AW: AW: Break backwards compatibility already: it’s time. Ignore the haters. I trust you.
Roman.Fiedler at ait.ac.at
Tue May 22 12:34:29 CEST 2018
> Von: Gnupg-users [mailto:gnupg-users-bounces at gnupg.org] Im Auftrag von
> On 22/05/18 10:44, Fiedler Roman wrote:
> > Such a tool might then e.g. be used on a MitM message reencryption
> > gateway: the old machines still send messages with old
> > (deprecated/legacy options), they are transformed by "gpg-archive":
> > The full data (old message, old decrypt report, reencrypted
> > plaintext) go to the auditing storages, the reencrypted plaintext to
> > the standard (before MitM) receiver (who does not need to support
> > legacy/deprecated from now on anymore).
> I don't think we should be encouraging the automated or transparent use
> of legacy crypto upgrades, particularly in an online setting such as a
> mail gateway. All this does is launder the obviously-dangerous bad
> ciphertext into an apparently-safe new ciphertext.
Agreed, but I did not mean "e-mail" when writing "message". "Message" would more some encoded data block from a remote device, that has to be pushed to a central system from time to time, e.g. for auditing. Thus the gateway exactly knows the sender's key (usually it is only one for all systems with the same security level/in the same security zone) and re-encrypts it with a single key also known to the recipient. Usually the recipient has all the trusted keys hardcoded.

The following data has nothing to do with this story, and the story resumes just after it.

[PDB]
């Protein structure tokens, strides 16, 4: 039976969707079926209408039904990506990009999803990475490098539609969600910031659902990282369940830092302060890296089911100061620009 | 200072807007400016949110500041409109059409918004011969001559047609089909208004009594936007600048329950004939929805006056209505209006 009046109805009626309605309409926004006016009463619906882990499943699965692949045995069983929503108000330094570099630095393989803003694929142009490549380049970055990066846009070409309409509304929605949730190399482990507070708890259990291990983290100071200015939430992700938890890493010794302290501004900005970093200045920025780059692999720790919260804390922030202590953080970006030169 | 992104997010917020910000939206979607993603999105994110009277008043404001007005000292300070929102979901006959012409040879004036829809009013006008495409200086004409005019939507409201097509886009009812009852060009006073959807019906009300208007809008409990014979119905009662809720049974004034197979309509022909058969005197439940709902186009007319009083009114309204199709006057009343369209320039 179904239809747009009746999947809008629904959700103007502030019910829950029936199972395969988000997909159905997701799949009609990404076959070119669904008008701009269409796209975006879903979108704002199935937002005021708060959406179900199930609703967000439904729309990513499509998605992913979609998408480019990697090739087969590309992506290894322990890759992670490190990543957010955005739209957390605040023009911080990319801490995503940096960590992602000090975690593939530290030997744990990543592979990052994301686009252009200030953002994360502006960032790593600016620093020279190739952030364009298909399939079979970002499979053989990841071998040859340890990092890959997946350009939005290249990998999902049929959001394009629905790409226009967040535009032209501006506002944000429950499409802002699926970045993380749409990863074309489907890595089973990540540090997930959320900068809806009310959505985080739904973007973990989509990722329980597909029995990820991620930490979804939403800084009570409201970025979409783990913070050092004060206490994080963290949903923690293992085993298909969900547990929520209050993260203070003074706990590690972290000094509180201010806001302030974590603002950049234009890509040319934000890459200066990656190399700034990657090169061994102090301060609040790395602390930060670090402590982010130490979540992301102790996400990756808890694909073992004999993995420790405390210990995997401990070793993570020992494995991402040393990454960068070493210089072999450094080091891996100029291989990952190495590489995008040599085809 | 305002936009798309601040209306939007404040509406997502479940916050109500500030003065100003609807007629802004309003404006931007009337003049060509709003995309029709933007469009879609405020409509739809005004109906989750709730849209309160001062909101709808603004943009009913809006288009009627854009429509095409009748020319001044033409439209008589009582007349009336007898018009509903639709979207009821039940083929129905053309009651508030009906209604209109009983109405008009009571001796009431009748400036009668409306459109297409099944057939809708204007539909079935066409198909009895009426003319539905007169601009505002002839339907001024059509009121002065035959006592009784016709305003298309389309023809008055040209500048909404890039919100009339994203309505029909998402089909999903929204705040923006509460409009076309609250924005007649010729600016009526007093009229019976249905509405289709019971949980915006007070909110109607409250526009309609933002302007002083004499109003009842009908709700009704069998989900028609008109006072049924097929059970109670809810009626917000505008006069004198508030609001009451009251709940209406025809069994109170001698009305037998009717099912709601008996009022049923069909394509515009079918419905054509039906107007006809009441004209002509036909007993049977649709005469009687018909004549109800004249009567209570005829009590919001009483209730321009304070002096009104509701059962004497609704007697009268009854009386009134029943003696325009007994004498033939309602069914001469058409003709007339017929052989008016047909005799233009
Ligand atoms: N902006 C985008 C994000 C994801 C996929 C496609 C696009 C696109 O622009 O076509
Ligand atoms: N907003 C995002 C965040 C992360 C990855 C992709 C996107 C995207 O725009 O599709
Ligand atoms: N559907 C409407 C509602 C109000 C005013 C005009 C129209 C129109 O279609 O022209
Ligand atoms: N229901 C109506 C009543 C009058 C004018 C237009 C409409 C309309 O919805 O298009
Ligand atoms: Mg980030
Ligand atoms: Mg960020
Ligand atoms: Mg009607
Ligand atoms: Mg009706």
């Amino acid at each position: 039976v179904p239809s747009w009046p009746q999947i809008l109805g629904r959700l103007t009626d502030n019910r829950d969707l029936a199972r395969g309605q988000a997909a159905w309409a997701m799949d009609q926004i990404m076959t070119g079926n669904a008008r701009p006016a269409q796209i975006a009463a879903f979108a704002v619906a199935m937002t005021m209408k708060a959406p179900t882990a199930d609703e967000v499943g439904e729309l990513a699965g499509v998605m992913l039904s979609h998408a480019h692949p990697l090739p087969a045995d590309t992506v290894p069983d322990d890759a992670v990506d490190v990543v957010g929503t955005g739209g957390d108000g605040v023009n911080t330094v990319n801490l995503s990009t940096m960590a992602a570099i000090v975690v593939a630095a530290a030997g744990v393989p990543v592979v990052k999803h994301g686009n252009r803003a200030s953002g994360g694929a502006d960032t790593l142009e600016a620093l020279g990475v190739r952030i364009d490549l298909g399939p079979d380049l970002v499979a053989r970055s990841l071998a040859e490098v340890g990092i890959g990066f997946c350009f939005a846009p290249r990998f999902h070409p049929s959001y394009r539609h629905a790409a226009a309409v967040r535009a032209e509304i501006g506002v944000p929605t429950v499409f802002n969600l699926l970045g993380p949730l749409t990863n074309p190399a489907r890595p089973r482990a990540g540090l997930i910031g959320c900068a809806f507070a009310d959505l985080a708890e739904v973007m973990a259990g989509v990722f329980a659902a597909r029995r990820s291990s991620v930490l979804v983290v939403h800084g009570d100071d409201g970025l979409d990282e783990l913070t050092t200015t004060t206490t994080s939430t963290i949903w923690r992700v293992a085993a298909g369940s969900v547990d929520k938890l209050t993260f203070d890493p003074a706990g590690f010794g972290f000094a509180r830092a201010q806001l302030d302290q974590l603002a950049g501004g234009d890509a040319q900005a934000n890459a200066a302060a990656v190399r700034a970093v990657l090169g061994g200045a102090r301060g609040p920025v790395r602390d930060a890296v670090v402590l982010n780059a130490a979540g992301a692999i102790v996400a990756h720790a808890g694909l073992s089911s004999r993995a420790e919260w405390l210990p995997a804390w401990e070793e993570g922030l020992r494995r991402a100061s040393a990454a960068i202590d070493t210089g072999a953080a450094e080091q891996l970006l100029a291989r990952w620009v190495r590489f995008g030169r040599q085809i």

For "e-mail" type messages, as you noted, a transparent re-encryption would be more risk than benefit in many cases. Still, it might be useful for semi-automated migration scenarios, e.g.
* User clicks on a very old e-mail message
* Gnupg fails decrypting it, referring to the migration tool and asking for confirmation
* The migration tool migrates/replaces that single message if the user wants that. For e-mail, creating a mime-tree might come in handy, e.g.
- plaintext message (reencrypted)
- decryption/migration protocol (encrypted)
- old message (full old mime structure, also encrypted but without decrypting it first - thus providing data at rest protection while still preserving all the old structures for traceability)
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